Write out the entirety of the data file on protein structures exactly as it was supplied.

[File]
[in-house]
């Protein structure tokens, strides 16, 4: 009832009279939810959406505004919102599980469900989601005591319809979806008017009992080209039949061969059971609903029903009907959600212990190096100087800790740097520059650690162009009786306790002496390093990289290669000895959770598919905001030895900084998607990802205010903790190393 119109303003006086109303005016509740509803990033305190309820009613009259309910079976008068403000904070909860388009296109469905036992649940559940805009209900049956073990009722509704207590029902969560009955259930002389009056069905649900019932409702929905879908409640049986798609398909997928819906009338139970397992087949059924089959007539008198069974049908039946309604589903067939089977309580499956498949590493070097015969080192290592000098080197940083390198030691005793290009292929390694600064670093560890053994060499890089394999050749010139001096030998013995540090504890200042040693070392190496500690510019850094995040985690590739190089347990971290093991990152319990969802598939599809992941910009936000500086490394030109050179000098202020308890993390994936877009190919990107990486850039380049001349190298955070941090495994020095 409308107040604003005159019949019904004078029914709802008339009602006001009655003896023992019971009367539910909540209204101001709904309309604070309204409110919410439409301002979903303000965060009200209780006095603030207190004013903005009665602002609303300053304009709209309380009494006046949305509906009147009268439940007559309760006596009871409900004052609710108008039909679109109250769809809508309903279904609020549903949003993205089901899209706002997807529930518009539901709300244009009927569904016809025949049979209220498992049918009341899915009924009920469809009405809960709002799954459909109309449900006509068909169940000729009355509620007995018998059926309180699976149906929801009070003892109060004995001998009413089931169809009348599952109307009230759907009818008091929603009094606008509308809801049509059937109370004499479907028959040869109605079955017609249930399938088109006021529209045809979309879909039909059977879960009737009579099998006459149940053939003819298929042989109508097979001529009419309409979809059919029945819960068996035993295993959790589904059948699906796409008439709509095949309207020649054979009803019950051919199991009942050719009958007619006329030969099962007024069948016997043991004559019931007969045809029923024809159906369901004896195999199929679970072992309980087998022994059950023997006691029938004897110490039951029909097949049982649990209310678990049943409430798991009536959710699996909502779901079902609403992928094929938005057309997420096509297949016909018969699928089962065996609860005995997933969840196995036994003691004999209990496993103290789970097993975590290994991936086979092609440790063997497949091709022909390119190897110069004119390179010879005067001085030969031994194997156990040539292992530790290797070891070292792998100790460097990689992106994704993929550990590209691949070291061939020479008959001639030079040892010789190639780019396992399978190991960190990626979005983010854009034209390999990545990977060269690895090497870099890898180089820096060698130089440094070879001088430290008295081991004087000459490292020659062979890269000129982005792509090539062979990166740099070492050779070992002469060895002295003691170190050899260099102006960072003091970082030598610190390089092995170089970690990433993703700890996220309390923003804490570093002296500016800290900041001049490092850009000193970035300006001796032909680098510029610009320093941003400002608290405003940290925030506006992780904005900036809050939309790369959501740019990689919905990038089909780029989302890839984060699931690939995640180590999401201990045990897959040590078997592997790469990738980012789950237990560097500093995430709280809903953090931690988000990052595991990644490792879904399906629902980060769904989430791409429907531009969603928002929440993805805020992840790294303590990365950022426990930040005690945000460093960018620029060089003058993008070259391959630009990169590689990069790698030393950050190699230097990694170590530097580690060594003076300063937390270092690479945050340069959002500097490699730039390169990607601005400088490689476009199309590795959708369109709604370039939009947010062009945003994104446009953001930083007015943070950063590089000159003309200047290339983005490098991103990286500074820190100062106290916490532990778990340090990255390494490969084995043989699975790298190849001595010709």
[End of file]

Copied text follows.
[in-house]
């Protein structure tokens, strides 16, 4: 009832009279939810959406505004919102599980469900989601005591319809979806008017009992080209039949061969059971609903029903009907959600212990190096100087800790740097520059650690162009009786306790002496390093990289290669000895959770598919905001030895900084998607990802205010903790190393 119109303003006086109303005016509740509803990033305190309820009613009259309910079976008068403000904070909860388009296109469905036992649940559940805009209900049956073990009722509704207590029902969560009955259930002389009056069905649900019932409702929905879908409640049986798609398909997928819906009338139970397992087949059924089959007539008198069974049908039946309604589903067939089977309580499956498949590493070097015969080192290592000098080197940083390198030691005793290009292929390694600064670093560890053994060499890089394999050749010139001096030998013995540090504890200042040693070392190496500690510019850094995040985690590739190089347990971290093991990152319990969802598939599809992941910009936000500086490394030109050179000098202020308890993390994936877009190919990107990486850039380049001349190298955070941090495994020095 409308107040604003005159019949019904004078029914709802008339009602006001009655003896023992019971009367539910909540209204101001709904309309604070309204409110919410439409301002979903303000965060009200209780006095603030207190004013903005009665602002609303300053304009709209309380009494006046949305509906009147009268439940007559309760006596009871409900004052609710108008039909679109109250769809809508309903279904609020549903949003993205089901899209706002997807529930518009539901709300244009009927569904016809025949049979209220498992049918009341899915009924009920469809009405809960709002799954459909109309449900006509068909169940000729009355509620007995018998059926309180699976149906929801009070003892109060004995001998009413089931169809009348599952109307009230759907009818008091929603009094606008509308809801049509059937109370004499479907028959040869109605079955017609249930399938088109006021529209045809979309879909039909059977879960009737009579099998006459149940053939003819298929042989109508097979001529009419309409979809059919029945819960068996035993295993959790589904059948699906796409008439709509095949309207020649054979009803019950051919199991009942050719009958007619006329030969099962007024069948016997043991004559019931007969045809029923024809159906369901004896195999199929679970072992309980087998022994059950023997006691029938004897110490039951029909097949049982649990209310678990049943409430798991009536959710699996909502779901079902609403992928094929938005057309997420096509297949016909018969699928089962065996609860005995997933969840196995036994003691004999209990496993103290789970097993975590290994991936086979092609440790063997497949091709022909390119190897110069004119390179010879005067001085030969031994194997156990040539292992530790290797070891070292792998100790460097990689992106994704993929550990590209691949070291061939020479008959001639030079040892010789190639780019396992399978190991960190990626979005983010854009034209390999990545990977060269690895090497870099890898180089820096060698130089440094070879001088430290008295081991004087000459490292020659062979890269000129982005792509090539062979990166740099070492050779070992002469060895002295003691170190050899260099102006960072003091970082030598610190390089092995170089970690990433993703700890996220309390923003804490570093002296500016800290900041001049490092850009000193970035300006001796032909680098510029610009320093941003400002608290405003940290925030506006992780904005900036809050939309790369959501740019990689919905990038089909780029989302890839984060699931690939995640180590999401201990045990897959040590078997592997790469990738980012789950237990560097500093995430709280809903953090931690988000990052595991990644490792879904399906629902980060769904989430791409429907531009969603928002929440993805805020992840790294303590990365950022426990930040005690945000460093960018620029060089003058993008070259391959630009990169590689990069790698030393950050190699230097990694170590530097580690060594003076300063937390270092690479945050340069959002500097490699730039390169990607601005400088490689476009199309590795959708369109709604370039939009947010062009945003994104446009953001930083007015943070950063590089000159003309200047290339983005490098991103990286500074820190100062106290916490532990778990340090990255390494490969084995043989699975790298190849001595010709």